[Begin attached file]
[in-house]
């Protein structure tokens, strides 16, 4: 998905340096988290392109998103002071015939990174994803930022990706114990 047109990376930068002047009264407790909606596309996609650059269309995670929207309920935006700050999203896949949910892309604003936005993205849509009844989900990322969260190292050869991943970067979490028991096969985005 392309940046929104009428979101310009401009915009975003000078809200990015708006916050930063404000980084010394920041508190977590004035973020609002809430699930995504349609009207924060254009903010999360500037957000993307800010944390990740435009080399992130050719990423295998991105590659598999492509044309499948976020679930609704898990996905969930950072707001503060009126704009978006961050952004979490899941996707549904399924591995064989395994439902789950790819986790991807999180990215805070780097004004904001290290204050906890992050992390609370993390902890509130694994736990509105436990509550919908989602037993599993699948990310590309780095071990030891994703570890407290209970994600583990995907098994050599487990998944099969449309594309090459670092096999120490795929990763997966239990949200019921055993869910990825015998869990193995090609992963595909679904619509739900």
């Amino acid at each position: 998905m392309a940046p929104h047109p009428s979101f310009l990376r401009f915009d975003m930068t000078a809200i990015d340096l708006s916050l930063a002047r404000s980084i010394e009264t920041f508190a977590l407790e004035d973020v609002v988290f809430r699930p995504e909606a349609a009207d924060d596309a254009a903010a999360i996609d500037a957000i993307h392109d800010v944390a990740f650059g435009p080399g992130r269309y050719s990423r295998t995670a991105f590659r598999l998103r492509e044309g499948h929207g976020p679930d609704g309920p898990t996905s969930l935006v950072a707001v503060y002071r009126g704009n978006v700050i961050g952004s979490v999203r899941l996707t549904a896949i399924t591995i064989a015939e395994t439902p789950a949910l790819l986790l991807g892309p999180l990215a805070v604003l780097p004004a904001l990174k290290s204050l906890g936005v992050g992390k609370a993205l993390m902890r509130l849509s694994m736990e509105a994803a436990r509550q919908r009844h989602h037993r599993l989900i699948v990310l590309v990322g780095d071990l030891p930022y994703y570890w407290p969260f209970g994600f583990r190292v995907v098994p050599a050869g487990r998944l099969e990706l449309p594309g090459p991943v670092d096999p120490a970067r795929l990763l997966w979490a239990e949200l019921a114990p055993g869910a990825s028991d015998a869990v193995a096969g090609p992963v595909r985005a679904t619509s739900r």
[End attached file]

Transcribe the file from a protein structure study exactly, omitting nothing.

[in-house]
């Protein structure tokens, strides 16, 4: 998905340096988290392109998103002071015939990174994803930022990706114990 047109990376930068002047009264407790909606596309996609650059269309995670929207309920935006700050999203896949949910892309604003936005993205849509009844989900990322969260190292050869991943970067979490028991096969985005 392309940046929104009428979101310009401009915009975003000078809200990015708006916050930063404000980084010394920041508190977590004035973020609002809430699930995504349609009207924060254009903010999360500037957000993307800010944390990740435009080399992130050719990423295998991105590659598999492509044309499948976020679930609704898990996905969930950072707001503060009126704009978006961050952004979490899941996707549904399924591995064989395994439902789950790819986790991807999180990215805070780097004004904001290290204050906890992050992390609370993390902890509130694994736990509105436990509550919908989602037993599993699948990310590309780095071990030891994703570890407290209970994600583990995907098994050599487990998944099969449309594309090459670092096999120490795929990763997966239990949200019921055993869910990825015998869990193995090609992963595909679904619509739900």
């Amino acid at each position: 998905m392309a940046p929104h047109p009428s979101f310009l990376r401009f915009d975003m930068t000078a809200i990015d340096l708006s916050l930063a002047r404000s980084i010394e009264t920041f508190a977590l407790e004035d973020v609002v988290f809430r699930p995504e909606a349609a009207d924060d596309a254009a903010a999360i996609d500037a957000i993307h392109d800010v944390a990740f650059g435009p080399g992130r269309y050719s990423r295998t995670a991105f590659r598999l998103r492509e044309g499948h929207g976020p679930d609704g309920p898990t996905s969930l935006v950072a707001v503060y002071r009126g704009n978006v700050i961050g952004s979490v999203r899941l996707t549904a896949i399924t591995i064989a015939e395994t439902p789950a949910l790819l986790l991807g892309p999180l990215a805070v604003l780097p004004a904001l990174k290290s204050l906890g936005v992050g992390k609370a993205l993390m902890r509130l849509s694994m736990e509105a994803a436990r509550q919908r009844h989602h037993r599993l989900i699948v990310l590309v990322g780095d071990l030891p930022y994703y570890w407290p969260f209970g994600f583990r190292v995907v098994p050599a050869g487990r998944l099969e990706l449309p594309g090459p991943v670092d096999p120490a970067r795929l990763l997966w979490a239990e949200l019921a114990p055993g869910a990825s028991d015998a869990v193995a096969g090609p992963v595909r985005a679904t619509s739900r």